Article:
Joseph Mallord William Turner

Holy Island; Whitby; Runswick Cliffs


In Tate Britain

Prints and Drawings Room

View by appointment
Joseph Mallord William Turner 1775–1851
Graphite on paper
Support: 187 × 114 mm
Accepted by the nation as part of the Turner Bequest 1856
Turner Bequest CC 4 a

Catalogue entry

Previous scholars have identified the sketches on this page as Holy Island, but missed the two other depicted locations: Whitby and Runswick. The sketches belong to a series of views taken from a boat that conveyed Turner to Edinburgh in 1822 (see folio 1 verso for details; D17509).
With the sketchbook turned to the right, the top sketch of the page shows the North Yorkshire town of Whitby from the north-east with Whitby Abbey on the cliff above the pier. Below is a sketch inscribed ‘Runswick Cliffs’ which shows the steep cliffs at the west side of Runswick Bay, just six or seven miles up the coast from Whitby.
The four sketches of ‘Holy Island’ in fact begin as a sequence from the bottom of the page with a sketch made from just s south-west of the Island looking towards Lindisfarne Castle on the right, and Lindisfarne Priory in the distance at the left. At the very left of the picture Turner has included a sailing vessel heading out towards open water from the passage between the island and the southern mainland.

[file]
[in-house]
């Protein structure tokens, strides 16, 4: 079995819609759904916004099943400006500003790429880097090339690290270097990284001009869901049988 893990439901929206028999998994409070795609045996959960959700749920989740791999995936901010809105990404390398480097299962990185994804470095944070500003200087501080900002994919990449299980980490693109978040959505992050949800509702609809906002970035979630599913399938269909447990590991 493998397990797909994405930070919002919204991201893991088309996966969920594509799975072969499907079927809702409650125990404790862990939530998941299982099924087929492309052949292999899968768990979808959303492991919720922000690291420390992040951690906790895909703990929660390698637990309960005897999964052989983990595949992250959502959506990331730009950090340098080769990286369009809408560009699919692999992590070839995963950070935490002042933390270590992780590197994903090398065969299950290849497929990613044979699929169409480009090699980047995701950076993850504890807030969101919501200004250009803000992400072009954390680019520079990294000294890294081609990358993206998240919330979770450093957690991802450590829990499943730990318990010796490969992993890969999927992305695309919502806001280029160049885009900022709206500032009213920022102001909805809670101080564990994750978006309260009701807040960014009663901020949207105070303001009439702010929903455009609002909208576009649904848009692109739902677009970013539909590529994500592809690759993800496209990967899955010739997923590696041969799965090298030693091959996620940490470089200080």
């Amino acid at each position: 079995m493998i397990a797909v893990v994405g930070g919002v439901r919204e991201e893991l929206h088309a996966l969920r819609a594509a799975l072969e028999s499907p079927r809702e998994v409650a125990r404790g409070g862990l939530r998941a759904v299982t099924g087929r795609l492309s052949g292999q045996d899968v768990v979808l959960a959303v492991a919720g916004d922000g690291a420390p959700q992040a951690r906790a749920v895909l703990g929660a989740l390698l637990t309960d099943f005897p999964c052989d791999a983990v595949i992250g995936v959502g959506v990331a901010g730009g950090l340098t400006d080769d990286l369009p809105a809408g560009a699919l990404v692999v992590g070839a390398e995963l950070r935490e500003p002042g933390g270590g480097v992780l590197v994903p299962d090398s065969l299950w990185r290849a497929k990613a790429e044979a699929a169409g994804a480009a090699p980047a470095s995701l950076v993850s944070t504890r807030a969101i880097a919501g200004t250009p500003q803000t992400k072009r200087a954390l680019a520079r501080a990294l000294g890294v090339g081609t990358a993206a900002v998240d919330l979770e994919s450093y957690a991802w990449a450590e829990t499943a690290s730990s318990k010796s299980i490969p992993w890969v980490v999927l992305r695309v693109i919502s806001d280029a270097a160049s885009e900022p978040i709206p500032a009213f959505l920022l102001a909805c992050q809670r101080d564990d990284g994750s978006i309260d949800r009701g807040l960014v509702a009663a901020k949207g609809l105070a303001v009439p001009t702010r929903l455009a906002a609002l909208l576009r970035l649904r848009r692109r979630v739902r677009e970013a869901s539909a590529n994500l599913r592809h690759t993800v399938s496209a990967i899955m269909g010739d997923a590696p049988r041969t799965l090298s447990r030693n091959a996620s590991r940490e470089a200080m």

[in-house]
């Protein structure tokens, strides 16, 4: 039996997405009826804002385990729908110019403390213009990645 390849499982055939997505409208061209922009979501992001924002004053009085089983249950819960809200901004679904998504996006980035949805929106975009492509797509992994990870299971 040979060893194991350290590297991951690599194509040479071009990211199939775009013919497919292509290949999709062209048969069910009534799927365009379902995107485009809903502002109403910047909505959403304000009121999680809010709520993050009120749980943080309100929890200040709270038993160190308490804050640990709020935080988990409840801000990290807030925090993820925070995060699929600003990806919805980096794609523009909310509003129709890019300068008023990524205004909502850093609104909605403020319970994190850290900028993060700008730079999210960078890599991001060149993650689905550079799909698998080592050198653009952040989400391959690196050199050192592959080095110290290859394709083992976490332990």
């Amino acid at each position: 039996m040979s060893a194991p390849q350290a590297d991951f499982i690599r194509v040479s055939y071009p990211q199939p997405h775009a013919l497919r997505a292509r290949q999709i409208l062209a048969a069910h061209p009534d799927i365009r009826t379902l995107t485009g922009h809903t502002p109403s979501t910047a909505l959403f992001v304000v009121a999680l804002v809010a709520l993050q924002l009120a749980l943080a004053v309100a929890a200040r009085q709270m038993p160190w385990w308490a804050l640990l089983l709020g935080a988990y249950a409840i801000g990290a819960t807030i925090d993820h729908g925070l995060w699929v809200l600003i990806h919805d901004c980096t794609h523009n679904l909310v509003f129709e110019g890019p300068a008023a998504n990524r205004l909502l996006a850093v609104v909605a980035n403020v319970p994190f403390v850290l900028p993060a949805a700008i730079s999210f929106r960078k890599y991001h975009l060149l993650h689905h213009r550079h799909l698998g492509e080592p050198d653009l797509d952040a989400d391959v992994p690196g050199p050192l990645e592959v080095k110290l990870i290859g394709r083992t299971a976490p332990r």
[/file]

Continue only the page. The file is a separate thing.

The next sketch in the sequence is the uppermost of the four Holy Island drawings, and shows the castle from due east. Below this, another view of the island and castle was made when Turner moved further north of the island so that he was looking south-west with the ridge of Guile Point to the left of the island and the Kyloe Hills beyond. The final drawing is again from the north-east and shows the castle with the Kyloe Hills in the distance.
Turner drew Holy Island again on his return sea voyage from Edinburgh (see folios 82 and 82 verso; D17652, D17653).

Thomas Ardill
July 2008

Read full Catalogue entry

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